I don’t trust my ex- how could mediation work?
Lack of trust is a common concern in mediation
Not being able to trust a former spouse or partner is a very common concern when entering mediation. The end of a relationship might have come about because of events which lead one party to believe they cannot trust the other, there have been lies told or a difference in perception of appropriate behaviour. A lack of trust can make it very difficult to communicate and mean that talking about issues that need to be resolved become more difficult than they were.
This concern is obviously something that must be managed within the mediation process. Sometimes the lack of trust relates to arrangements for children and how each parent is behaving and will manage a coparenting relationship following a breakdown of their marriage or personal relationship.
When we are discussing arrangements for children in mediation, we will often talk about the ways in which trust can be rebuilt, so the parents can build a coparenting relationship, which may be very different from the relationship they had when working together as a couple. Sometimes, this might mean trying arrangements to give the other parent evidence that the promises will be kept, practical arrangements will be stuck to and that everybody is putting the children first.
Sometimes, there needs to be time to allow people to reflect and think about what has gone on and how their own interpretation of events or their own behaviours may have impacted the situation and solutions now available.
For others the lack of trust relates to a financial mistrust; that one will do something to try to prevent the other from having their fair share of the assets or will not give full financial disclosure in any process. Full financial disclosure is always requested in mediation. It is common and normal for questions to be asked about the disclosure that is provided. The couple are made aware of the fact that the financial information they provide is what we call “open” which means it can be relied on outside of the mediation process. Mediators will give the financial information to lawyers so that the lawyers can give advice on the mediation proposals, if the couple want to seek that advice. The disclosure information is also used to complete a court form that has to go with any order for approval by a Judge. Failure to give full financial disclosure, or misleading financial disclosure, could mean that agreements reached in mediation that later become court orders, could be undone in the future and the financial arrangements revisited.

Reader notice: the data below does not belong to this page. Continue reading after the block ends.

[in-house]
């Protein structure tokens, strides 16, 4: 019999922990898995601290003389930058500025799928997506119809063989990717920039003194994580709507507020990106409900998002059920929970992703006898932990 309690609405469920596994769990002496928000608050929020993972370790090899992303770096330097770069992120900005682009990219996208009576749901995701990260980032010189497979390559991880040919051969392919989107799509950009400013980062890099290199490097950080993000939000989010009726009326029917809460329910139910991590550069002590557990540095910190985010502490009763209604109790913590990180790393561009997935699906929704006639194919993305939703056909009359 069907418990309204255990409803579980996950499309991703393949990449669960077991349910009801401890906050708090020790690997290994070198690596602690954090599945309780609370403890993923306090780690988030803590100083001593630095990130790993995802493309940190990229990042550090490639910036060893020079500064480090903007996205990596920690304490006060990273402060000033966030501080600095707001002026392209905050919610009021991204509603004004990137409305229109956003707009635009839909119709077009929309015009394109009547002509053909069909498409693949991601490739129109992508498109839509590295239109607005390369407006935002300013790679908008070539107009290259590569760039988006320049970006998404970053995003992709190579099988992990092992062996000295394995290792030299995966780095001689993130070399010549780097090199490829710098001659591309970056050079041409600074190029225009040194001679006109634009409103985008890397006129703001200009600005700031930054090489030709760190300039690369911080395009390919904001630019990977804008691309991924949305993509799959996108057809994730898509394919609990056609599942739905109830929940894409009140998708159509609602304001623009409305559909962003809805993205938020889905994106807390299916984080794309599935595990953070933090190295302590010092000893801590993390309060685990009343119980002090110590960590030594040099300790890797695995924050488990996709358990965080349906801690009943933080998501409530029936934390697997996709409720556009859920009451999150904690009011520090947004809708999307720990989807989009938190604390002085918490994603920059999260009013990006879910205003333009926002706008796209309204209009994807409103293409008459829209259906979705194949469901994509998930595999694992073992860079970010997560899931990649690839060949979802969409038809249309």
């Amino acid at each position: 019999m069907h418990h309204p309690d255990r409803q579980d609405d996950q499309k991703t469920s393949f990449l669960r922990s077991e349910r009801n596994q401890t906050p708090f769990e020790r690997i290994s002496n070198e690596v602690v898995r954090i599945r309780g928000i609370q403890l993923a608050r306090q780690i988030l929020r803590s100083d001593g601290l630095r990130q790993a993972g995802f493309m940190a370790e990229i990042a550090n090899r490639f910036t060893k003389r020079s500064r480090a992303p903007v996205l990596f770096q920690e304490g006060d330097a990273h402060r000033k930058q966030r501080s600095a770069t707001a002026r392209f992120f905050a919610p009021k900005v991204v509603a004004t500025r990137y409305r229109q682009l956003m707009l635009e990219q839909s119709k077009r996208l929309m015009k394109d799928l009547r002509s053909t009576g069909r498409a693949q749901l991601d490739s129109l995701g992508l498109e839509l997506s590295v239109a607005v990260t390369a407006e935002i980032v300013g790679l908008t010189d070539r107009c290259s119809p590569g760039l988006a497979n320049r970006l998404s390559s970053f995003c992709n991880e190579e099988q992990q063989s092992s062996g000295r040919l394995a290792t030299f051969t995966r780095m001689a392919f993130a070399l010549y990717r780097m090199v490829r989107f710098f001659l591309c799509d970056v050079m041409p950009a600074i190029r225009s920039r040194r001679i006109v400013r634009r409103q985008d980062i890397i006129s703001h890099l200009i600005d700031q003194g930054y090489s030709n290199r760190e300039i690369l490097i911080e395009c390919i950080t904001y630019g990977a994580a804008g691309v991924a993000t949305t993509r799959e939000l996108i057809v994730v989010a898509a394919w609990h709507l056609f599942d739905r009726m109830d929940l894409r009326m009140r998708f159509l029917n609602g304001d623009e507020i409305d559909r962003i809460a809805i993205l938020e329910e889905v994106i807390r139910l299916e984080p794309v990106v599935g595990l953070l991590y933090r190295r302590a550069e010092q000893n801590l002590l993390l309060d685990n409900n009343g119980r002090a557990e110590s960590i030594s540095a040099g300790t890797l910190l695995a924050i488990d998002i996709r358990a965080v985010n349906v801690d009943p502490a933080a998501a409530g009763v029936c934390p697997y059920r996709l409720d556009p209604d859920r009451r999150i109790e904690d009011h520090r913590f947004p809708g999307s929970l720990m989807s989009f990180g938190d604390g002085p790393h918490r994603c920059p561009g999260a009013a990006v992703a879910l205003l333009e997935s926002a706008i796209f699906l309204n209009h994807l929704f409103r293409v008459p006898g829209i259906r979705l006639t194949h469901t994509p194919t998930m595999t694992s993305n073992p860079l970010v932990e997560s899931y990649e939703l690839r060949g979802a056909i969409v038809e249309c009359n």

During the mediation process, trust does often grow as the practical arrangements we are discussing and talking about are followed and implemented by everyone. The couple can see their intentions to work together succeeding.
If you have any questions about the mediation process, this is something that we will be happy to talk with you about so that you can decide whether mediation might be appropriate for you and your family, and if there are steps that can be put in place to reassure you both. Please not hesitate to contact us on 0800 206 2258 or send us an email email@example.com You can also book a free call on a day and time that suits you by going to the BOOK NOW page of our website www.familymediationandmentoring.co.uk.